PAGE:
As the saying goes: The more things change, the more they stay the same. A timeless sport like baseball definitely falls under this mantra — especially when you take a look at the Home Run Derby.
Created in 1960 as a made-for-television contest for the fans of America’s Pastime, this display of slugger’s might may have rolled with the times, but it is still loaded with awe-inspiring classic baseball moments.
This week, MLB is on its mid-summer vacation — also known as the All-Star Break.
The game, which features some of the biggest names in professional baseball, is traditionally held on the second night (or Tuesday) of the three-day hiatus.
As an opening act to the All-Star game, eight big-time home run hitters — four from each league — step up to the plate. With their personal choice of batting practice pitcher serving up a steady diet of meatballs, these sluggers basically tee-off on baseballs to see how many they can send into the night sky.
This season’s Home Run Derby took place in Citi Field in Queens, N.Y., home of the New York Mets. The contestants featured a mix of players in their primes, like Robinson Cano of the New York Yankees and Cecil Fielder of the Detroit Tigers, to up-and-coming stars such as Yoenis Cespedes of the Oakland A’s and Bryce Harper of the Washington Nationals.
The first round of the derby is typically not the most exciting of the night, and this year’s show was no different. Usually two or three hitters stand out with a much higher total of bombs than the rest of the field.
Sometimes there is one who distances himself from the field early. On this night, that would be Cespedes, who would club an amazing 17 first round shots.
This was part of what stood out in Monday night’s contest: the changing of the guard. Eliminated in the first round with unimpressive showings were last year’s champ, Fielder (who also won in 2009), and Cano, 2011’s Home Run Derby king.
Another veteran who failed to reach the second round was hometown favorite David Wright, who has been an All-Star third baseman for the Mets for more than a decade. The sentimental favorite received an appreciative ovation as he waved to the Citi Field crowd with his trademark smile after his first round total of five home runs.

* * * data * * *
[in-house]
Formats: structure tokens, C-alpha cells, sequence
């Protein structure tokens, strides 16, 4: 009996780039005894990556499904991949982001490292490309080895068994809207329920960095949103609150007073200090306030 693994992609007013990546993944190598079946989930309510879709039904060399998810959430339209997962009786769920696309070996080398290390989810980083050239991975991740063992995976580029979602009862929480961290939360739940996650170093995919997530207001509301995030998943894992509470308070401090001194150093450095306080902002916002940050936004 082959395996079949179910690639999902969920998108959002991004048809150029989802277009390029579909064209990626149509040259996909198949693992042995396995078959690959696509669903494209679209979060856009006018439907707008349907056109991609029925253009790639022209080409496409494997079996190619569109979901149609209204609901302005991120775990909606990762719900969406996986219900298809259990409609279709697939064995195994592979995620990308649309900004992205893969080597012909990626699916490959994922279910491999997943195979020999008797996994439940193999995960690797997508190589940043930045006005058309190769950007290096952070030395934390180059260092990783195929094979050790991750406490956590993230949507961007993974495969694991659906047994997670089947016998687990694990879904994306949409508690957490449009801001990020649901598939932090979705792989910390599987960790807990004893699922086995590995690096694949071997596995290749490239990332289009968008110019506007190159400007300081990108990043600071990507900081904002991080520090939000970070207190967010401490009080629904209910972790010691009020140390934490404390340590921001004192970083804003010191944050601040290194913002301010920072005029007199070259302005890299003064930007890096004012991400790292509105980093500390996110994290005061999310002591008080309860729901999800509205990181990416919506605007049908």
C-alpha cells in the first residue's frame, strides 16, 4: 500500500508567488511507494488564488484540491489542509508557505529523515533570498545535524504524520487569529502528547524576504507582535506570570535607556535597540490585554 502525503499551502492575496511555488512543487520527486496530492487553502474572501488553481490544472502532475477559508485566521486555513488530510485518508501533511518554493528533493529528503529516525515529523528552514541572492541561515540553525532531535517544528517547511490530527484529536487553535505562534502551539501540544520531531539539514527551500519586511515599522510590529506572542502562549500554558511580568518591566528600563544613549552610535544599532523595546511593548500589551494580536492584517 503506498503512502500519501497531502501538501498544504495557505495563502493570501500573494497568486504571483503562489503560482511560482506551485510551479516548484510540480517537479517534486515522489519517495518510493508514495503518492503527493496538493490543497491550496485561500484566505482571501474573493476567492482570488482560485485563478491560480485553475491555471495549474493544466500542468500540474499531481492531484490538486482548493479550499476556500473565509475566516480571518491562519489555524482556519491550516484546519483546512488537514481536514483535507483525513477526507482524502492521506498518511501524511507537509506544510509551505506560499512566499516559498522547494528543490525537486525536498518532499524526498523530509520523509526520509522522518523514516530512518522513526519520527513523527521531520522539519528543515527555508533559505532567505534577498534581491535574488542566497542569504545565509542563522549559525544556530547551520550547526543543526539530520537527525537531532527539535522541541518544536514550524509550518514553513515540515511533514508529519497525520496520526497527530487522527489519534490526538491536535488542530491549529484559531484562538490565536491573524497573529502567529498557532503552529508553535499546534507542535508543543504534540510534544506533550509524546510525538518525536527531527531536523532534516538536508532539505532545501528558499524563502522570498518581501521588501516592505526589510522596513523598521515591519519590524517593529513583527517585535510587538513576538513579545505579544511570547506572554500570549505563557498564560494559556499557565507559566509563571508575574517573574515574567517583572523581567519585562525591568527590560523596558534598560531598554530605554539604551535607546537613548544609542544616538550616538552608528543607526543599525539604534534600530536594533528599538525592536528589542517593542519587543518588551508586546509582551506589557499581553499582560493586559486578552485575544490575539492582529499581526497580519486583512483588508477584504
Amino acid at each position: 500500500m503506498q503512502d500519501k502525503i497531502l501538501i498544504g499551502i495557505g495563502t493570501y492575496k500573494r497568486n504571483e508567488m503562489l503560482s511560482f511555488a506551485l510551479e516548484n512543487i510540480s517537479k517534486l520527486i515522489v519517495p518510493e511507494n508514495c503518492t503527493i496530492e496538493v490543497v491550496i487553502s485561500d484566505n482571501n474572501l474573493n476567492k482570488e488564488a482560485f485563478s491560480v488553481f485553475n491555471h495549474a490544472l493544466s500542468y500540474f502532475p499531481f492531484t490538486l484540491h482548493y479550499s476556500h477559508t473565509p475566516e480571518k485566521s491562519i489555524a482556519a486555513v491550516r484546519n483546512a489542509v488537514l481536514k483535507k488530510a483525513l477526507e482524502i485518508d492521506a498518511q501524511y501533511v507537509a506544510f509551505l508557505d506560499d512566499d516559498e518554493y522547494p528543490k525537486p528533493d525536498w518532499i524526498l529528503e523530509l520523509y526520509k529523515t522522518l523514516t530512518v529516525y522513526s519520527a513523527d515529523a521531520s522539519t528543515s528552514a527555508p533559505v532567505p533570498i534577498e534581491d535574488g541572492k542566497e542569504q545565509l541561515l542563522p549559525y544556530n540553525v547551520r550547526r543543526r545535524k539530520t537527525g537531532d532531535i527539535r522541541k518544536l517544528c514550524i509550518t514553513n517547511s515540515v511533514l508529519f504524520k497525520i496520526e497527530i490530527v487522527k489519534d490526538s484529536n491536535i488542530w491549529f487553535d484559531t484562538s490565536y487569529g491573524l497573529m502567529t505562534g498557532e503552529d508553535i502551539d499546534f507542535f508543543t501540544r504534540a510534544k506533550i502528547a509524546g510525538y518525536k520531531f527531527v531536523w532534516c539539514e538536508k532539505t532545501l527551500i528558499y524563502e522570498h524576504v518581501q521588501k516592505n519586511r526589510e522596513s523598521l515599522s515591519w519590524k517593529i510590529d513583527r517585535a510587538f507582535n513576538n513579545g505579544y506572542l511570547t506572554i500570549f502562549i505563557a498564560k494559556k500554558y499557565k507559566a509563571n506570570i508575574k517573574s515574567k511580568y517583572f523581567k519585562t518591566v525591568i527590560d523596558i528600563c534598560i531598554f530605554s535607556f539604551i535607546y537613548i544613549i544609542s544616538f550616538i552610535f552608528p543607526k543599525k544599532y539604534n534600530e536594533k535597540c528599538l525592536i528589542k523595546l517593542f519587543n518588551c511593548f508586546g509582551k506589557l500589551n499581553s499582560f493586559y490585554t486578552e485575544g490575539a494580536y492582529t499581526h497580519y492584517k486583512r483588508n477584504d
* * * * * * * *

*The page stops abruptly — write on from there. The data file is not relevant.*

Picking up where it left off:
Moving on to compete in the second round were veteran underdog Michael Cuddyer of the Colorado Rockies; the Baltimore Orioles’ Chris Davis, who is MLB’s current home run leader; and young superstars Cespedes and Harper.
Harper and Davis each smacked eight homers in the first round and Cuddyer hit seven. But the eye-popping total hit by Cespedes in the opening frame is what set up the neck-and-neck second round.
Round two’s totals are added to a player's first round number to see who advances to the final. With Cespedes' nine home runs ahead of the field, the 27-year old Cuban could have gone into cruise control. While that might have been a wise move to get some rest for the final, it wasn’t going to slow down the 20-year-old Harper, who was crushing the ball at distances as far as 441 feet.
Harper equaled his first round total of eight, which was enough to knock Cuddyer and pre-derby favorite Davis out of the contest and set up the final round against Cespedes.
One major component of the Home Run Derby is how important stamina is. Each hitter is awarded 10 outs. So tack that onto the number of home runs each player hits and that’s the number of cuts the hitter takes per at-bat.
Going into the final, Cespedes had to take 41 swings to get his 21 home run total while Harper was a little fresher with only 36 swings. So while that slight advantage might have given Harper the edge, it was pure power that determined the winner.
For all who dig the longball, the final round would not only feature two of professional baseball’s most polarizing young hitters, it would signal the emergence of a new breed of power hitter.
That would begin with Harper, whose father Ron was feeding him cutters on his way to a final round total of eight home runs. The second-year pro was patient and selective and chose pitches he could lace for distance. If his opponent could somehow fall out of his groove, the eight homers would be enough.
With the stadium crowd on the edges of their seats, Oakland's star outfielder stepped into the batter’s box. The free-swinging Cespedes held nothing back, just as he had done in the first round, and broke lose with nine home runs — several that traveled into the upper decks of the stadium’s outfield seats.
It was one better than Harper and all Cespedes would need to take home the hardware. It was an exciting final round with youth being served.
After the contest, Cespedes would state through a translator that winning the derby would motivate him to work harder and get better as a ball player. That is a scary thought for opposing MLB pitchers.
Kenny Bristow is the staff sports writer for the Wasatch Wave and contributes to the Deseret News high school coverage for the Wasatch region. Email: email@example.com. To contribute to DNews Preps for your area, enquire at 801.237.2143.
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